Writing WebTen C Language CGIs

Writing CGIs under WebTen is simple. This describes the construction of C Language CGIs for WebTen.

WebTen contains an extended Apache Web server that supports five different styles of CGIs -- shell CGIs, Perl CGIs, AppleScript CGIs, WSAPI CGIs, and C or C++ program CGIs. While almost any script or programming method can be used to generate text to be executed as a CGI, these methods are the ones that are most commonly used with WebTen.

C Language CGIs are computer programs

This document describes WebTen C Language CGIs. A C Language CGI is a computer program. To produce a C Language CGI you must first write the C Language source code using a Macintosh text editor program. Once the program is written, a C Language translator, called a C compiler, is used to translate the C Language into machine language. The machine language is stored in a file that can be executed by WebTen. WebTen C Language CGIs are constructed using either Tenon's CodeBuilder or MachTen. Both products have complete software development facilities and produce machine language executable files for use with WebTen.

You can use any text editor to create a C Language CGI. We recommend BBEdit as a great general purpose Macintosh text editor, but any editor will do (even SimpleText). A host of traditional UNIX text editors (e.g., Emacs and vi), are available under CodeBuilder and MachTen for creating and editing C Language source files. C Language CGI source files are given the suffix ".c" (e.g., mycgi.c).

Create a new CGI called mycgi.c. Once the C Language source file is constructed, invoke the C Language compiler under CodeBuilder using the following format:

cc -O -o mycgi mycgi.c

This command tells CodeBuilder to produce a machine language file named mycgi using the C Language source found in the file mycgi.c. The resulting machine language file or objectfile is directly executable under CodeBuilder and WebTen. You can use CodeBuilder debugging techniques to ensure that the C Language CGI operates correctly. Once the CGI is complete, store the CGI in the WebTen cgi-bin directory. Then reference the CGI with the following URL:


The CGI will be invoked by WebTen and the output will be transported to your browser.

Basic Steps

C Language CGIs are high performance WebTen extensions

C Language CGIs are used for high-performance CGIs. Since each C Language CGIis a compiled program, executing a C Language CGI reaps the full benefit of thefastest performance the underlying Macintosh can deliver.

Printenv.c Example

The C Language CGI example included with WebTen is in a file named printenv.c, which is located in the WebTen cgi-bin directory.The printenv source code is in tenon/examples/printenv.c.text. Below is the content of the printenv.c CGI:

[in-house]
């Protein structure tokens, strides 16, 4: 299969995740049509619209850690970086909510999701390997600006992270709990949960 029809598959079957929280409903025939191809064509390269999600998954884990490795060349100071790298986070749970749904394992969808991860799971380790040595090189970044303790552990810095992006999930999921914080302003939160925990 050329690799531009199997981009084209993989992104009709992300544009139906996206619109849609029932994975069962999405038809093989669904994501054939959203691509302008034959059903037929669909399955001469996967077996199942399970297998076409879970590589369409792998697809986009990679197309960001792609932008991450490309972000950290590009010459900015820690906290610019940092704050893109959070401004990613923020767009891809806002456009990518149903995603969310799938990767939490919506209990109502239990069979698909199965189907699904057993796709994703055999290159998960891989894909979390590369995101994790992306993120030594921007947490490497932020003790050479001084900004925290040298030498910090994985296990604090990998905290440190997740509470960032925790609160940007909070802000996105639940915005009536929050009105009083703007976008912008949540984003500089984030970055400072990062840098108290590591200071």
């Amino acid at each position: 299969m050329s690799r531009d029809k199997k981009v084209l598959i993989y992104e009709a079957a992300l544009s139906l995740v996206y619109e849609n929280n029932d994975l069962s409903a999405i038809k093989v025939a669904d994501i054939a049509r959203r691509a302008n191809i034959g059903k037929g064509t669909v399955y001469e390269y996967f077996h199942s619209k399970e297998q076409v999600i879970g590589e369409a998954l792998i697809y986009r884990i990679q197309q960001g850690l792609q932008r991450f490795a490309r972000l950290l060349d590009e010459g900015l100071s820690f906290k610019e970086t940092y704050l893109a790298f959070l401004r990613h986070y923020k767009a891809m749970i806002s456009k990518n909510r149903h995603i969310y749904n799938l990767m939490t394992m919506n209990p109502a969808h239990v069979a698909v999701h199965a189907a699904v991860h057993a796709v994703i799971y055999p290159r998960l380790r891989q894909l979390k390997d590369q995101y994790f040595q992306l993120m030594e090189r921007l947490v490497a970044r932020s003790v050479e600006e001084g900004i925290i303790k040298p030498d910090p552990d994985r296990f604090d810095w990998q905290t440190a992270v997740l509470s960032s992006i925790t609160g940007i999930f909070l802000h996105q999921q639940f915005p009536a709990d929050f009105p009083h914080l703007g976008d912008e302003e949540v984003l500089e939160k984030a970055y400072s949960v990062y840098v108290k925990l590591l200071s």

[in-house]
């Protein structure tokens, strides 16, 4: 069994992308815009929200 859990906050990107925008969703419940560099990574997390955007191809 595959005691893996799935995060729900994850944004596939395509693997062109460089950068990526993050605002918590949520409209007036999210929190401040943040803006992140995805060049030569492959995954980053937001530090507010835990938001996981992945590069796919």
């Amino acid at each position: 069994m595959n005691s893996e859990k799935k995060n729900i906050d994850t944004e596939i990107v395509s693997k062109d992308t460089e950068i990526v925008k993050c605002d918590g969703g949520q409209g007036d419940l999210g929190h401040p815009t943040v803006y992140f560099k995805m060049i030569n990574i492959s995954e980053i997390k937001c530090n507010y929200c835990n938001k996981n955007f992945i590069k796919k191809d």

#include <stdio.h>
#include <stdlib.h>

typedef struct {
	char name[128];
	char val[128];
} entry;

void getword(char *word, char *line, char stop);
char x2c(char *what);
void unescape_url(char *url);
void plustospace(char *str);

entry entries[10000];

main(int argc, char *argv[]) {
	register int x,m=0;
	char *cl;
	printf("Content-type: text/html%c%c",10,10);
	if(strcmp(getenv("REQUEST_METHOD"),"GET")) {
		printf("This script should be referenced with a METHOD of GET.\n");
		printf("If you don't understand this, see this ");
		printf("<A HREF=\"http://www.ncsa.uiuc.edu/SDG/Software/Mosaic/Docs/fill-out-forms/overviewhtml\">formsoverview</A>.%c",10);
	cl = getenv("QUERY_STRING");
	if(cl == NULL) {
	printf("No query information to decode.\n");
	for(x=0;cl[0] != '\0';x++) {
	printf("<H1>Query Results</H1>");
	printf("You submitted the following name/value pairs:<p>%c",10);
	for(x=0; x <= m; x++)
	printf("<li> <code>%s = %s</code>%c", entries[x].name, entries[x].val,10);

This CGI prints the name/value parameter pairs that are available to any CGI when the CGI is invoked. The general flow of the printenv CGI is that it uses the printfstatement to output Content-type: text/html\n\n. This is needed in order for the CGI to inform WebTen and the remote browser of the type of content to follow.

The program then verifies whether or not a GET type of HTTP request was used to initiate the CGI. If a GET request was not used, an error message is returned with several printfstatements and the program exits. If a GET HTTP request is found, the environment variable QUERY_STRING is requested. If that string is unavailable, an error message is printed and the program exits. If QUERY_STRING is found, a for loop is entered. The for loop calls the getword subroutine to parse the string into name and value pairs. Once all of the parameters have been parsed, the printf subroutine is called several times to output a constant string "QUERY RESULTS", followed by the string "You submitted the following name/value pairs:", followed by a name and value pair on each line until all of the name/value parameters have been displayed. When the printenv CGI is referenced by the URL:

/cgi-bin/printenv?company=Tenon Intersystems&addr=1123 Chapala 
St.&city=Santa Barbara

It produces the following output:

Query Results

You submitted the following name/value pairs:

Page last updated 12/28/1999